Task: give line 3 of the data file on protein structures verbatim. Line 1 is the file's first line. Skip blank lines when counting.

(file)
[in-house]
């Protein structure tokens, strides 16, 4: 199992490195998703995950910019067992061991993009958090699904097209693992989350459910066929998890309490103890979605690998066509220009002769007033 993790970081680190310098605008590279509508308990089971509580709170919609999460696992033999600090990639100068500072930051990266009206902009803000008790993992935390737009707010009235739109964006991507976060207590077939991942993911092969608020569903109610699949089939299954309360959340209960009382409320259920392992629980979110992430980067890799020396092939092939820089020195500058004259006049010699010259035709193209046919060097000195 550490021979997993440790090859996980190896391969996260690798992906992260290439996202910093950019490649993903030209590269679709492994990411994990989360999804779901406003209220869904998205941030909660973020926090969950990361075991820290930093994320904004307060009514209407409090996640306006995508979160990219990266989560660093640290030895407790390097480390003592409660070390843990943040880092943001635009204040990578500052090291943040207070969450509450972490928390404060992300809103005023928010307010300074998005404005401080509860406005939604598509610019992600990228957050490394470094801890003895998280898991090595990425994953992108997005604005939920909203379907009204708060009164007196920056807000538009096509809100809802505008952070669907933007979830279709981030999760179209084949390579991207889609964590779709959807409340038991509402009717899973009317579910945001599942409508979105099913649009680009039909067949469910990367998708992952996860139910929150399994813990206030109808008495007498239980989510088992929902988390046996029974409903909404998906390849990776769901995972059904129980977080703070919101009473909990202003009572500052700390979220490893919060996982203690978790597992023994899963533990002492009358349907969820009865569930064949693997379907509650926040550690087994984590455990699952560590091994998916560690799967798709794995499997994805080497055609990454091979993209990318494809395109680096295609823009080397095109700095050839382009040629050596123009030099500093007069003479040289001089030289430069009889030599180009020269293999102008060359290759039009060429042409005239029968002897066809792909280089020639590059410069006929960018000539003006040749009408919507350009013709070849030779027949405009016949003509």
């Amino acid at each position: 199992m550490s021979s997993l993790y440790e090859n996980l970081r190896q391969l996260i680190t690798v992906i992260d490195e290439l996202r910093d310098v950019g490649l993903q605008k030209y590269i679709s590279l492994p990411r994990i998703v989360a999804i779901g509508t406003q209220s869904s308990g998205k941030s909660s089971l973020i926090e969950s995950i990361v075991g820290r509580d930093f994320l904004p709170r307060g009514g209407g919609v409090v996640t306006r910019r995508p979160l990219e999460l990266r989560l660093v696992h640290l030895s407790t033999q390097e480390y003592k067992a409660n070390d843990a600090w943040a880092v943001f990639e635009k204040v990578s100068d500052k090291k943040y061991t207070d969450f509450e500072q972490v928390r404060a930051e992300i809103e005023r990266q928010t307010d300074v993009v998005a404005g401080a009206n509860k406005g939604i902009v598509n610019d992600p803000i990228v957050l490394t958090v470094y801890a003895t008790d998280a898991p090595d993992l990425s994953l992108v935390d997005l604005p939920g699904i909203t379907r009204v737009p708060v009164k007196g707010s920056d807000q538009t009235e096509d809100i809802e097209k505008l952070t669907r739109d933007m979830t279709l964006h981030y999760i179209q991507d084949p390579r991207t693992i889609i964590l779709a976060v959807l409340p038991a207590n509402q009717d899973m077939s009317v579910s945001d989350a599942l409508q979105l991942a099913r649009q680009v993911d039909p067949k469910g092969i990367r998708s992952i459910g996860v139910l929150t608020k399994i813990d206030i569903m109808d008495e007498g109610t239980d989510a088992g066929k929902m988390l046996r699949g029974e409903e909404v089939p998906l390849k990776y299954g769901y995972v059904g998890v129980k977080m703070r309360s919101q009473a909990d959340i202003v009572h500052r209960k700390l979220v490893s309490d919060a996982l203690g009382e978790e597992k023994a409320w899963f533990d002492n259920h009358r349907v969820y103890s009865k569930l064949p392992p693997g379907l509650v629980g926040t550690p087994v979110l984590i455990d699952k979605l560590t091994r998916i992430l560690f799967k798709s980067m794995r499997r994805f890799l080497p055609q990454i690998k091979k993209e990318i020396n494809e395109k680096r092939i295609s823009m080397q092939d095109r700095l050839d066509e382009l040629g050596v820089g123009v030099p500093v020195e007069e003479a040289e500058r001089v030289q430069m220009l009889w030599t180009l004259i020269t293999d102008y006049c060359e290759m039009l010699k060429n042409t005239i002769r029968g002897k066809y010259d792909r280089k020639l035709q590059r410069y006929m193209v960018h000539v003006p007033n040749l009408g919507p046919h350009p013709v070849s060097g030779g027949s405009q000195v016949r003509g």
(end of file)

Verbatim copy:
């Amino acid at each position: 199992m550490s021979s997993l993790y440790e090859n996980l970081r190896q391969l996260i680190t690798v992906i992260d490195e290439l996202r910093d310098v950019g490649l993903q605008k030209y590269i679709s590279l492994p990411r994990i998703v989360a999804i779901g509508t406003q209220s869904s308990g998205k941030s909660s089971l973020i926090e969950s995950i990361v075991g820290r509580d930093f994320l904004p709170r307060g009514g209407g919609v409090v996640t306006r910019r995508p979160l990219e999460l990266r989560l660093v696992h640290l030895s407790t033999q390097e480390y003592k067992a409660n070390d843990a600090w943040a880092v943001f990639e635009k204040v990578s100068d500052k090291k943040y061991t207070d969450f509450e500072q972490v928390r404060a930051e992300i809103e005023r990266q928010t307010d300074v993009v998005a404005g401080a009206n509860k406005g939604i902009v598509n610019d992600p803000i990228v957050l490394t958090v470094y801890a003895t008790d998280a898991p090595d993992l990425s994953l992108v935390d997005l604005p939920g699904i909203t379907r009204v737009p708060v009164k007196g707010s920056d807000q538009t009235e096509d809100i809802e097209k505008l952070t669907r739109d933007m979830t279709l964006h981030y999760i179209q991507d084949p390579r991207t693992i889609i964590l779709a976060v959807l409340p038991a207590n509402q009717d899973m077939s009317v579910s945001d989350a599942l409508q979105l991942a099913r649009q680009v993911d039909p067949k469910g092969i990367r998708s992952i459910g996860v139910l929150t608020k399994i813990d206030i569903m109808d008495e007498g109610t239980d989510a088992g066929k929902m988390l046996r699949g029974e409903e909404v089939p998906l390849k990776y299954g769901y995972v059904g998890v129980k977080m703070r309360s919101q009473a909990d959340i202003v009572h500052r209960k700390l979220v490893s309490d919060a996982l203690g009382e978790e597992k023994a409320w899963f533990d002492n259920h009358r349907v969820y103890s009865k569930l064949p392992p693997g379907l509650v629980g926040t550690p087994v979110l984590i455990d699952k979605l560590t091994r998916i992430l560690f799967k798709s980067m794995r499997r994805f890799l080497p055609q990454i690998k091979k993209e990318i020396n494809e395109k680096r092939i295609s823009m080397q092939d095109r700095l050839d066509e382009l040629g050596v820089g123009v030099p500093v020195e007069e003479a040289e500058r001089v030289q430069m220009l009889w030599t180009l004259i020269t293999d102008y006049c060359e290759m039009l010699k060429n042409t005239i002769r029968g002897k066809y010259d792909r280089k020639l035709q590059r410069y006929m193209v960018h000539v003006p007033n040749l009408g919507p046919h350009p013709v070849s060097g030779g027949s405009q000195v016949r003509g």